1951 Pegaso Z-102B Prototype

Despite these oddities, it’s a personality of stature, a grand Gran Turismo when you see it in profile, but when you see the nose pop up in your rear-view mirror, with that hefty grille – almost a hungry maw – you know right away that there’s a strong competitive character in it. In the long, blunt nose is a splendid V8 engine that could have come straight from a racing car, with dry-sump lubrication, a pair of double overhead camshafts and four valves per cylinder. The V12 of Ferrari’s 212 Inter – also from that period – only had single camshafts per bank. The Maserati A6G did have two overhead camshafts, but on a straight six. There was even more technology that put the Pegaso ahead of Ferrari and Maserati. As an answer to their rigid rear axles with leaf springs and four-speed gearboxes mounted directly behind the engine, Pegaso used a differential-mounted transaxle five-speed gearbox and a de Dion rear axle construction.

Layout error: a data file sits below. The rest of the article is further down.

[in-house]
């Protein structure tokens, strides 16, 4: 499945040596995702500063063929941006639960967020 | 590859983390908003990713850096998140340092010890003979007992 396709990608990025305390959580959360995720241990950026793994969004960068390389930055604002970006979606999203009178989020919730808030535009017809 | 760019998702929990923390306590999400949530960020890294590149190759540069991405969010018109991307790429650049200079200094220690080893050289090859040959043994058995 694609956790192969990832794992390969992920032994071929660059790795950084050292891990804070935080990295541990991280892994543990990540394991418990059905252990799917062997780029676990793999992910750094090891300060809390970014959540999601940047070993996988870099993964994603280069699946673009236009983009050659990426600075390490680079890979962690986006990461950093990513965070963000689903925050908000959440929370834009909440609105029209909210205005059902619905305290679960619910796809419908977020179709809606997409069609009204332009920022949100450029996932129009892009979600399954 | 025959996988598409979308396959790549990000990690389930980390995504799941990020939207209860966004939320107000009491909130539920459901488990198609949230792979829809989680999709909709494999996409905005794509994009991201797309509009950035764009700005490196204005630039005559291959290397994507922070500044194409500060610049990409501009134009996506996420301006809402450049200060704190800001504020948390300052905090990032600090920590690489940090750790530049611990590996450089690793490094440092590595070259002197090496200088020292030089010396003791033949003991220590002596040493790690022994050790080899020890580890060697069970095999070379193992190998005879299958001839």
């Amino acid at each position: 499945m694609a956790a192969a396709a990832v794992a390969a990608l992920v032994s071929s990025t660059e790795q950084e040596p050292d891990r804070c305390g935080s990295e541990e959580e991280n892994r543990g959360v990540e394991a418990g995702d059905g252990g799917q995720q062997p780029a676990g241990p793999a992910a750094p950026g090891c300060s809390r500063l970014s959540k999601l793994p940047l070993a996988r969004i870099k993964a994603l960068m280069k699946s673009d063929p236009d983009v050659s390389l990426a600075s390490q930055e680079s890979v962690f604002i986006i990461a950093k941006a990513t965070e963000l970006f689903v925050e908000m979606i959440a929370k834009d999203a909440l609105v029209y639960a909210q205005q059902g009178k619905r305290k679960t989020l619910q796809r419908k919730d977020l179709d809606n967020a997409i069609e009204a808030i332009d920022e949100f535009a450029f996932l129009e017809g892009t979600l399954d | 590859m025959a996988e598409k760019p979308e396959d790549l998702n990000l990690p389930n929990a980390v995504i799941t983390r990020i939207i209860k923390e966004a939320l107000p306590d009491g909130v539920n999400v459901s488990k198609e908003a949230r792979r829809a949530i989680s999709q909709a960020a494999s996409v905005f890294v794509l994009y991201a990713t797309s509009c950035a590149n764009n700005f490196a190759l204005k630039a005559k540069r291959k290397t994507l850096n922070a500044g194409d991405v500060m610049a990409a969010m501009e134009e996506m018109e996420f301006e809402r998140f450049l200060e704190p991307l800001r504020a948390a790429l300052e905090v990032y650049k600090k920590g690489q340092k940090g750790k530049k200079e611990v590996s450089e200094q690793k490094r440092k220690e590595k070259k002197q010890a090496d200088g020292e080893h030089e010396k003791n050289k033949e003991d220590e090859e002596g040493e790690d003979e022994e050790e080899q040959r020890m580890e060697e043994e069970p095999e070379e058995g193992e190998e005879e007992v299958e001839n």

Don’t close the bonnet without admiring the tunnel structure mounted underneath, behind the grille. This drives cool wind to the carburettor, which gives a ram-air effect. There’s just one carburettor, a twin-choke 36mm Weber, giving the car around 133bhp and a top speed of around 115mph. But with the optional four carburettors, the V8 would deliver 170bhp and be good for 140mph. During the engine’s six-year development, there were also versions fitted with a supercharger, with which a power output of 285bhp was achieved. Not only that, here was even a twin-supercharged example built with a brutal 360bhp.